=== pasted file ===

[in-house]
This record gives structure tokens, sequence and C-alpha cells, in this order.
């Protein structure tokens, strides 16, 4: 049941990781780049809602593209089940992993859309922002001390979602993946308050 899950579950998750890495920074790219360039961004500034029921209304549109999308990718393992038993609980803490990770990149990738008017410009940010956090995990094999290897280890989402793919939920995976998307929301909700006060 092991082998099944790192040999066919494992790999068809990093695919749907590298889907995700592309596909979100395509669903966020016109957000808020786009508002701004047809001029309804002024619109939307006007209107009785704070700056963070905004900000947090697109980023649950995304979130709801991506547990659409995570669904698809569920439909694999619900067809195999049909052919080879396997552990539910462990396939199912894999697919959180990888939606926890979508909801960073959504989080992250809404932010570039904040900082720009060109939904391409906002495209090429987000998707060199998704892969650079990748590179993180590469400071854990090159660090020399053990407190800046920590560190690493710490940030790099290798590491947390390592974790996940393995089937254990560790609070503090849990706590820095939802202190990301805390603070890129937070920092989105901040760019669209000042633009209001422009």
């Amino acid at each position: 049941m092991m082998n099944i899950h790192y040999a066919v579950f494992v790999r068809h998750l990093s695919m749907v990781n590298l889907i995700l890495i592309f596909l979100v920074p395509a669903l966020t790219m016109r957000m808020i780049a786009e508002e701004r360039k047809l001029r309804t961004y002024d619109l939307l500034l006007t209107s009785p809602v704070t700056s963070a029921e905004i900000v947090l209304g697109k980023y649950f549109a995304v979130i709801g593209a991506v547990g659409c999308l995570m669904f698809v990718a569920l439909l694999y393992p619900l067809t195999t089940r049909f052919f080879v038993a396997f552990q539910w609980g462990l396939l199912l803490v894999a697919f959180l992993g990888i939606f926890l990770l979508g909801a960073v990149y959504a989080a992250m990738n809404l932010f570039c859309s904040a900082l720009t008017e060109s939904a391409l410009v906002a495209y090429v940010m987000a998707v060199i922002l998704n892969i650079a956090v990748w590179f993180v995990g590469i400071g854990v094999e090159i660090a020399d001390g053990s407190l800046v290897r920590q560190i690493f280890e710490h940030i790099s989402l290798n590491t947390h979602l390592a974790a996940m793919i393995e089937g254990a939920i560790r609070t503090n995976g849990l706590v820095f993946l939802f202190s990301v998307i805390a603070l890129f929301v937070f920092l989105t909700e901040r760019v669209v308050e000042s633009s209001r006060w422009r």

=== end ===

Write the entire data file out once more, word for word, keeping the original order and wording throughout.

[in-house]
This record gives structure tokens, sequence and C-alpha cells, in this order.
């Protein structure tokens, strides 16, 4: 049941990781780049809602593209089940992993859309922002001390979602993946308050 899950579950998750890495920074790219360039961004500034029921209304549109999308990718393992038993609980803490990770990149990738008017410009940010956090995990094999290897280890989402793919939920995976998307929301909700006060 092991082998099944790192040999066919494992790999068809990093695919749907590298889907995700592309596909979100395509669903966020016109957000808020786009508002701004047809001029309804002024619109939307006007209107009785704070700056963070905004900000947090697109980023649950995304979130709801991506547990659409995570669904698809569920439909694999619900067809195999049909052919080879396997552990539910462990396939199912894999697919959180990888939606926890979508909801960073959504989080992250809404932010570039904040900082720009060109939904391409906002495209090429987000998707060199998704892969650079990748590179993180590469400071854990090159660090020399053990407190800046920590560190690493710490940030790099290798590491947390390592974790996940393995089937254990560790609070503090849990706590820095939802202190990301805390603070890129937070920092989105901040760019669209000042633009209001422009």
């Amino acid at each position: 049941m092991m082998n099944i899950h790192y040999a066919v579950f494992v790999r068809h998750l990093s695919m749907v990781n590298l889907i995700l890495i592309f596909l979100v920074p395509a669903l966020t790219m016109r957000m808020i780049a786009e508002e701004r360039k047809l001029r309804t961004y002024d619109l939307l500034l006007t209107s009785p809602v704070t700056s963070a029921e905004i900000v947090l209304g697109k980023y649950f549109a995304v979130i709801g593209a991506v547990g659409c999308l995570m669904f698809v990718a569920l439909l694999y393992p619900l067809t195999t089940r049909f052919f080879v038993a396997f552990q539910w609980g462990l396939l199912l803490v894999a697919f959180l992993g990888i939606f926890l990770l979508g909801a960073v990149y959504a989080a992250m990738n809404l932010f570039c859309s904040a900082l720009t008017e060109s939904a391409l410009v906002a495209y090429v940010m987000a998707v060199i922002l998704n892969i650079a956090v990748w590179f993180v995990g590469i400071g854990v094999e090159i660090a020399d001390g053990s407190l800046v290897r920590q560190i690493f280890e710490h940030i790099s989402l290798n590491t947390h979602l390592a974790a996940m793919i393995e089937g254990a939920i560790r609070t503090n995976g849990l706590v820095f993946l939802f202190s990301v998307i805390a603070l890129f929301v937070f920092l989105t909700e901040r760019v669209v308050e000042s633009s209001r006060w422009r």